German residents buy up all of town's beer before white supremacists arrive for 'Shield and Sword Festival.'
If you're a white supremacist, I imagine drinking beer (or any other alcoholic beverage) is a nice way to relax and tune out the fact that you're a terrible person who's helping set human progress back at a rate the bubonic plague would be proud of. But for some self-professed white supremacists, it wasn't quite so easy on a June weekend in Germany.
According to Newsweek, the hundreds of neo-nazis who flocked to the "Shield and Sword Festival" in Ostritz found themselves uncomfortably dry when a court imposed a liquor ban at their gathering of hateful bigots who also like to listen to awful music together. The ban's aim was to prevent any violence that might erupt (you know it would...) and the police confiscated more than a thousand gallons of alcohol from those attending the weekend-long event. They even posted pictures on Twitter of the alcohol they'd removed from participants.
Auch heute setzen wir das Alkoholverbot in #Ostritz weiter durch. Bei Vorkontrollen konnten wir bisher mehr als 200… https://t.co/LVDEQ5LrJW— Polizei Sachsen (@Polizei Sachsen)1561209404.0
Das Alkoholverbot auf dem Versammlungs-/Veranstaltungsgelände des Neonazi-Treffens in #Ostritz wird durch unsere Kr… https://t.co/Ndl3sxsTGV— Polizei Sachsen (@Polizei Sachsen)1561231026.0
But that's only half the story.
Residents of the town of Ostritz, who've had to deal with the bigots before (they threw the same festival last year on Hitler's birthday), knew that the ban wouldn't stop the festival-goers from trying to obtain more alcohol while in town. So the townspeople got together a week before the festival and devised a plan which would truly make the white supremacists focus on how terrible neo-nazi music is: They bought up the entire town's beer supply.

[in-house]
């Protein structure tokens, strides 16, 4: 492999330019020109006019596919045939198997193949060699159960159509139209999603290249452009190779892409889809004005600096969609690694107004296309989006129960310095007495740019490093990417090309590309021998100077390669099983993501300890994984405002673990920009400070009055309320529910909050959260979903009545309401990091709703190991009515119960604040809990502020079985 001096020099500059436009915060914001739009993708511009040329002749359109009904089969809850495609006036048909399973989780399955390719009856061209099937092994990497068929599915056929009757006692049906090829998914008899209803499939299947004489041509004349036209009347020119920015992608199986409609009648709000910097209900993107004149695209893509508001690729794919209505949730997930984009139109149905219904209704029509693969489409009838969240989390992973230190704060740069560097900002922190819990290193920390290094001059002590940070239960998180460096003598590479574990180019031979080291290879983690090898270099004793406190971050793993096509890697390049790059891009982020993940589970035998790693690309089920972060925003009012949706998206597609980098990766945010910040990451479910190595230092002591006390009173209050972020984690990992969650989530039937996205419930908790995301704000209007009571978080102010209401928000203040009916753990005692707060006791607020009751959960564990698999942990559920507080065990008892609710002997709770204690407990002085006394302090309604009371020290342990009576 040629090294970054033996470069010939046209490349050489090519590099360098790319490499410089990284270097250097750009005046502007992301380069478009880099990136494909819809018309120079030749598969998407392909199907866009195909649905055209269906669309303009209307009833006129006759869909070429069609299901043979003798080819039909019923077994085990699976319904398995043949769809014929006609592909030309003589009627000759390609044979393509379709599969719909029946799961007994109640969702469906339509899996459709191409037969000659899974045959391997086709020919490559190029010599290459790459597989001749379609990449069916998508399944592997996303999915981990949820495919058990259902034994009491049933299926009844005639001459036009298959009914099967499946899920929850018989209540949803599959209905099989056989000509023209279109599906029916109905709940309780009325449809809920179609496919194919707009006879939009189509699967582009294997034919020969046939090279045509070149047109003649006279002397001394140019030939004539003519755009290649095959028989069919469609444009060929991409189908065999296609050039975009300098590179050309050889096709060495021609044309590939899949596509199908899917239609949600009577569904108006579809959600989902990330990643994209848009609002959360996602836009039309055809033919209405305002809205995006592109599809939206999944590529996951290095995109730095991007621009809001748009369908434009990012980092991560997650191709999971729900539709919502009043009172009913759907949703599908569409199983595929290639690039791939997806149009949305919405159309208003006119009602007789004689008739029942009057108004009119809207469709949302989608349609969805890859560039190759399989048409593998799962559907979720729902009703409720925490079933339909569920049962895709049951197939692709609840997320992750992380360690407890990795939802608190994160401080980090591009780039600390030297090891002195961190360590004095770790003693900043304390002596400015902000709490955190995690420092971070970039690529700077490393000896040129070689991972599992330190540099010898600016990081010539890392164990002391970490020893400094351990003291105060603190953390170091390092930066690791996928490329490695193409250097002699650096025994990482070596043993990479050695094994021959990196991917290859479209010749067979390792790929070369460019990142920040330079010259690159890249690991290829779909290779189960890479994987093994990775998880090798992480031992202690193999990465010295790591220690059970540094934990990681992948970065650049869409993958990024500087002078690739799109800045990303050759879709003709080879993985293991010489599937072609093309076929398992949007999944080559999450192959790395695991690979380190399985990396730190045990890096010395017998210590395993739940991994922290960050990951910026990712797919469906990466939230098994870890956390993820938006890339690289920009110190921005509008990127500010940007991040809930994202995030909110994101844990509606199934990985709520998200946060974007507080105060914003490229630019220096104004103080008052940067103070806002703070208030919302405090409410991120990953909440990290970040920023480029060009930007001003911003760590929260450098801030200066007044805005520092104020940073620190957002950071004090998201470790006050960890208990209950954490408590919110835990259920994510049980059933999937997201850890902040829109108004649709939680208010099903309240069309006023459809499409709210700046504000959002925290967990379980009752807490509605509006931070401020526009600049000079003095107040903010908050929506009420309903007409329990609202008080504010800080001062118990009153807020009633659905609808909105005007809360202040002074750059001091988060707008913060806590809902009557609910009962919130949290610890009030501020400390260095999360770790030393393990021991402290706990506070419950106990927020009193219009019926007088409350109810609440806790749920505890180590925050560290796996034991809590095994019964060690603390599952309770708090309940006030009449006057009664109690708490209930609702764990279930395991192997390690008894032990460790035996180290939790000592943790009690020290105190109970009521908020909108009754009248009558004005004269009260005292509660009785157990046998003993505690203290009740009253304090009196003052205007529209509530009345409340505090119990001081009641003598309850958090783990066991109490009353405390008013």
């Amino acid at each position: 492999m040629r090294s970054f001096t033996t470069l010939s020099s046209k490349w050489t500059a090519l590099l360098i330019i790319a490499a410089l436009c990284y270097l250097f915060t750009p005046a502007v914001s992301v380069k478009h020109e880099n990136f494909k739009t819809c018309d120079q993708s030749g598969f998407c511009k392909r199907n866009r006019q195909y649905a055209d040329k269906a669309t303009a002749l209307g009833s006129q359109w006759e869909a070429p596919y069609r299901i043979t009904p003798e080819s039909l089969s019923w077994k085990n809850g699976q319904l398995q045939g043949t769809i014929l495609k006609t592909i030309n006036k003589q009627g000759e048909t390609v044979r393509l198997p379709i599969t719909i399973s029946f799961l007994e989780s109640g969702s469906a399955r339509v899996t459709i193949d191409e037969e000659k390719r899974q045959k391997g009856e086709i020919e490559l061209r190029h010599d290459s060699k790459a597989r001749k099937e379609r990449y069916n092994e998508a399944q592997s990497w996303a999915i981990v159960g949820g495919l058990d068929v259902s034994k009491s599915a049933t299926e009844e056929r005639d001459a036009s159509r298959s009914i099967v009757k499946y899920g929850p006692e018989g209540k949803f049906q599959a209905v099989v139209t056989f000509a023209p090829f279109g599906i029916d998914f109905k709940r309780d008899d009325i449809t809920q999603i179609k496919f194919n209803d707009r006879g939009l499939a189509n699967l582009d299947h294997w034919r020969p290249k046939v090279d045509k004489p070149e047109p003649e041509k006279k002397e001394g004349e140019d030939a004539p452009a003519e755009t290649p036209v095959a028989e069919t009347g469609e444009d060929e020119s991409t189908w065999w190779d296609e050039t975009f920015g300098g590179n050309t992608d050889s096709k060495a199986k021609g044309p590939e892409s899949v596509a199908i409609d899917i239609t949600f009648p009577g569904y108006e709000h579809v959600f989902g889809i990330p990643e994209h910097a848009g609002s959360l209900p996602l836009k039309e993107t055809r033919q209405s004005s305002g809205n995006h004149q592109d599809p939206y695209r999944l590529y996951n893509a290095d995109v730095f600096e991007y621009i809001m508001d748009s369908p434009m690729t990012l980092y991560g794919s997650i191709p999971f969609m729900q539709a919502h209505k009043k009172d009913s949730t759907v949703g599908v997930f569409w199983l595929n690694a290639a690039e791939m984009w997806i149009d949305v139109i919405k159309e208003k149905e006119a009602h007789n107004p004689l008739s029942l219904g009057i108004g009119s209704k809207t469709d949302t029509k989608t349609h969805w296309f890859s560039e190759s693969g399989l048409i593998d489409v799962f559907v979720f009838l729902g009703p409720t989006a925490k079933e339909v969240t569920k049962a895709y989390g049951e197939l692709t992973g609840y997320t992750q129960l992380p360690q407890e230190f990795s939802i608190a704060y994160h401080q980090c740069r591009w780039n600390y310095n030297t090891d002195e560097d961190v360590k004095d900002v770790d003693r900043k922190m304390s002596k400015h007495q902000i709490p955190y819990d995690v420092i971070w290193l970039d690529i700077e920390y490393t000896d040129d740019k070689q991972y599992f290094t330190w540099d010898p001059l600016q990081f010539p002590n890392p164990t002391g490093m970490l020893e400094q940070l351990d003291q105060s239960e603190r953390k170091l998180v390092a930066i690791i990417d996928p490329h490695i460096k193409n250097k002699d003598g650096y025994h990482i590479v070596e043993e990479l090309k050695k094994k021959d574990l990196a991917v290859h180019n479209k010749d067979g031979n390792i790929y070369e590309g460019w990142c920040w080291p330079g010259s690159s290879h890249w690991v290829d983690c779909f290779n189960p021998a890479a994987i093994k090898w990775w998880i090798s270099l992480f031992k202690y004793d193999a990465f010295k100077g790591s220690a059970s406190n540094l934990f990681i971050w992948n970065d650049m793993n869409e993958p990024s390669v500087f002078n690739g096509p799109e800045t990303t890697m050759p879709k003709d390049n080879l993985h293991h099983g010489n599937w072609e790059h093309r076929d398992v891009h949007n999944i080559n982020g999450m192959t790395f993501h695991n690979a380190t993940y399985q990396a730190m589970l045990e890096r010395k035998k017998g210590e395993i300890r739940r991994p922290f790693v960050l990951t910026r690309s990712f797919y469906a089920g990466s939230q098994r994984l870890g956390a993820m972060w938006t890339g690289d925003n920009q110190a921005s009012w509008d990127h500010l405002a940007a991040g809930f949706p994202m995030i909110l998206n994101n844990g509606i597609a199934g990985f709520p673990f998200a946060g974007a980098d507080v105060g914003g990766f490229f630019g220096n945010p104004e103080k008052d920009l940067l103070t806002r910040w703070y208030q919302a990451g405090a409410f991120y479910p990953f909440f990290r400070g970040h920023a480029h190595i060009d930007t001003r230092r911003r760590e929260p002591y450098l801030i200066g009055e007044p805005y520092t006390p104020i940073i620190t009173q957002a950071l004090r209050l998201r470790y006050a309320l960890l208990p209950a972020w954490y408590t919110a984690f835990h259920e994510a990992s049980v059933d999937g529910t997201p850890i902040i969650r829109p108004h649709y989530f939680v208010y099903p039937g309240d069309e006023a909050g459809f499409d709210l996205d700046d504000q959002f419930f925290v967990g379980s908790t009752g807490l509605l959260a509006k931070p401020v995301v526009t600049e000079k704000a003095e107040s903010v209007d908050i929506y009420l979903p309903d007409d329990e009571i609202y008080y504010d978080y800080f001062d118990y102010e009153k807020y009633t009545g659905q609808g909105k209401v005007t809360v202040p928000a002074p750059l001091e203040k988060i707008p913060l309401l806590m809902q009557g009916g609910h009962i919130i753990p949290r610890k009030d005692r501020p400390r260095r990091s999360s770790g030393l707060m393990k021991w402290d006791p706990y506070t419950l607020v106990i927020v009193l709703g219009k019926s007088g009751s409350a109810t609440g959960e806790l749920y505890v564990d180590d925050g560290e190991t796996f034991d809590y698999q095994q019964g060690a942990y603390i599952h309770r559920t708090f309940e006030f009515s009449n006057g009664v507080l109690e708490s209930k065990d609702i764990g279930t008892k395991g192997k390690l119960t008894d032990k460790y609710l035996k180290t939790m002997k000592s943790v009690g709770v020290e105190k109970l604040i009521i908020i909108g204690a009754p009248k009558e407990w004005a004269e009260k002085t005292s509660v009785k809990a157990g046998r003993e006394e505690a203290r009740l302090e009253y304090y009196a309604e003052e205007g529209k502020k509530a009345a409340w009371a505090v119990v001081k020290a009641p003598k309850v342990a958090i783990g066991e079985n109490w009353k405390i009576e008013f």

"We wanted to dry the Nazis out," Georg Salditt, a local activist, told reporters. "We thought, if an alcohol ban is coming, we'll empty the shelves at the Penny [supermarket]."
"For us it's important to send the message from Ostritz that there are people here who won't tolerate this, who say 'we have different values here, we're setting an example..." an unidentified local woman told ZDF Television.
At the same time the festival was going on, residents also staged two counter-protests and put on a "Peace Festival" to drive home the point that bigotry wasn't welcome. If the festival is held in the same town again next year, ticket-buyers should be aware that Ostritz isn't playing around when it says that white supremacists aren't welcome.
There's some good news, too: Aside from the fact that residents aren't afraid to send the message that they're intolerant of intolerance, attendance to the far-right music festival has drastically decreased in the past year. In 2018, 1,200 people attended, according to the BBC. This year? Approximately 500-600. Here's hoping the festival won't have a return engagement next year.
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